For example, if the margin requirement is 10%, and you want to open a position worth $50,000, the collateral deposit with be $5000.

Keep in mind that this is not a fee, it is simply the balance that you maintain in your account to open positions.

Once you have made the initial deposit, you can choose how much capital you want to spend on each trade.

It is important to read the requirements of each platform you trade with since they all have different conditions.

How margin works in spread betting

Your balance is your own money and all your profits and losses and added or deducted from this amount.

The margin is also included in the calculation of the full position size together with leverage.

The full size of a spread bet is made with this formula:

Margin * Leverage = Position value

The capital value is always much smaller than the total position size since it is usually only a fraction of the total value.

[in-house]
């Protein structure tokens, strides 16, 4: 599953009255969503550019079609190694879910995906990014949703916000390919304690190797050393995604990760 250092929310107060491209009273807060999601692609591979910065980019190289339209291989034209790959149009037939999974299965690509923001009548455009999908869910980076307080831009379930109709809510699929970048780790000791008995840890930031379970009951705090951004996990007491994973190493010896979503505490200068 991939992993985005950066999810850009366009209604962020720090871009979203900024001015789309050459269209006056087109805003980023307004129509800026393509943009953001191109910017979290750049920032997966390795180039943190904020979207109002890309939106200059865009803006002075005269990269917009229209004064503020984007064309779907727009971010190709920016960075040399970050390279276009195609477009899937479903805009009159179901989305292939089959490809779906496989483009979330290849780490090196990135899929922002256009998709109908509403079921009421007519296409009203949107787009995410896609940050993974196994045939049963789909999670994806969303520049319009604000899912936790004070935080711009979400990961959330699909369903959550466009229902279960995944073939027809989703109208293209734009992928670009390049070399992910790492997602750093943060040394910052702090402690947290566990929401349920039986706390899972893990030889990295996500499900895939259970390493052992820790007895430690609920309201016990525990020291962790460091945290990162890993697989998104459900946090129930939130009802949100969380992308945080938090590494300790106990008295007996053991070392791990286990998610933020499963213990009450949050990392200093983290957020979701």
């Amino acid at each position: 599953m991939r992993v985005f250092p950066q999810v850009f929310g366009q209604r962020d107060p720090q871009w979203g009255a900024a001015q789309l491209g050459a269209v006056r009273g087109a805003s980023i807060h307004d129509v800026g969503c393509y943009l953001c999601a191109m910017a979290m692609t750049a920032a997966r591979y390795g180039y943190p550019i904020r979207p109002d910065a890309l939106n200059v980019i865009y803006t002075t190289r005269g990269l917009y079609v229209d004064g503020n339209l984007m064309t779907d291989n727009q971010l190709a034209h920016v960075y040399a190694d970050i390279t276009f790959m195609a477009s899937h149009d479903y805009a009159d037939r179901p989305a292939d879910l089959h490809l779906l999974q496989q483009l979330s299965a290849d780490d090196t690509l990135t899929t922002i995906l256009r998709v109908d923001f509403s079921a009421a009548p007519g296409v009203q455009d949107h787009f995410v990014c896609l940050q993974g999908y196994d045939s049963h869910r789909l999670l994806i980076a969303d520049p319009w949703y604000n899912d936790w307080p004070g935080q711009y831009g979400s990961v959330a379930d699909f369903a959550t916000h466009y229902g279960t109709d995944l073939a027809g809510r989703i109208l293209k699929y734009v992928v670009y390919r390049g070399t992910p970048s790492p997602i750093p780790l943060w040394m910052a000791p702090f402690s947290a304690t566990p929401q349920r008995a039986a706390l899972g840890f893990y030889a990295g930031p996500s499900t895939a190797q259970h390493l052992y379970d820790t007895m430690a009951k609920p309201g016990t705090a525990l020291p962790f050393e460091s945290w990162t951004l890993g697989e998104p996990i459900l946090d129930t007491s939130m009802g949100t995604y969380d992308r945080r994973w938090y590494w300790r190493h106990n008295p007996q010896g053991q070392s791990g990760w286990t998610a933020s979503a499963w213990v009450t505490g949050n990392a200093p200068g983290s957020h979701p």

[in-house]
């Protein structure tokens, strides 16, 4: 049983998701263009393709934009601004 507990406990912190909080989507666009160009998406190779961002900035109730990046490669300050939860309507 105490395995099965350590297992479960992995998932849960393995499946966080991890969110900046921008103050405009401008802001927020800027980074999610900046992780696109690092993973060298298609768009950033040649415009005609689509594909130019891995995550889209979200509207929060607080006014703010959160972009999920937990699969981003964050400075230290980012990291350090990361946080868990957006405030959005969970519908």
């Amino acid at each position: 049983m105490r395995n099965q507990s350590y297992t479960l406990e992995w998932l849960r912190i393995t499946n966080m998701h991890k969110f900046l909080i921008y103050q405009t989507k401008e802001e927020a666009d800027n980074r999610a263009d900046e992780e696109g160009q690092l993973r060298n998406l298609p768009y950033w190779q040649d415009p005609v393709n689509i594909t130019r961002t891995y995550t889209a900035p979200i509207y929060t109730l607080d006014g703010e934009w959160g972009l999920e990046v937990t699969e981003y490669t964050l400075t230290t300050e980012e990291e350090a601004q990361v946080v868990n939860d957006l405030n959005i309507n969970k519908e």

This is one of the reasons why spread betting is offered to such a big audience, nearly anyone can get started with a small balance.

How margin and leverage work together

It is the combination of margin and leverage that makes spread bets tick and one can not exist without the other.

It works much the same way as a mortgage or a car loan where you put down a collateral amount in order to receive a larger sum.

Here your own money is called the margin and the money your broker lends to you is called the credit.

Together they create a way of speculating on global markets without owning the underlying asset.

Most spread betting brokers have mirrored prices much the same way as CFD brokers.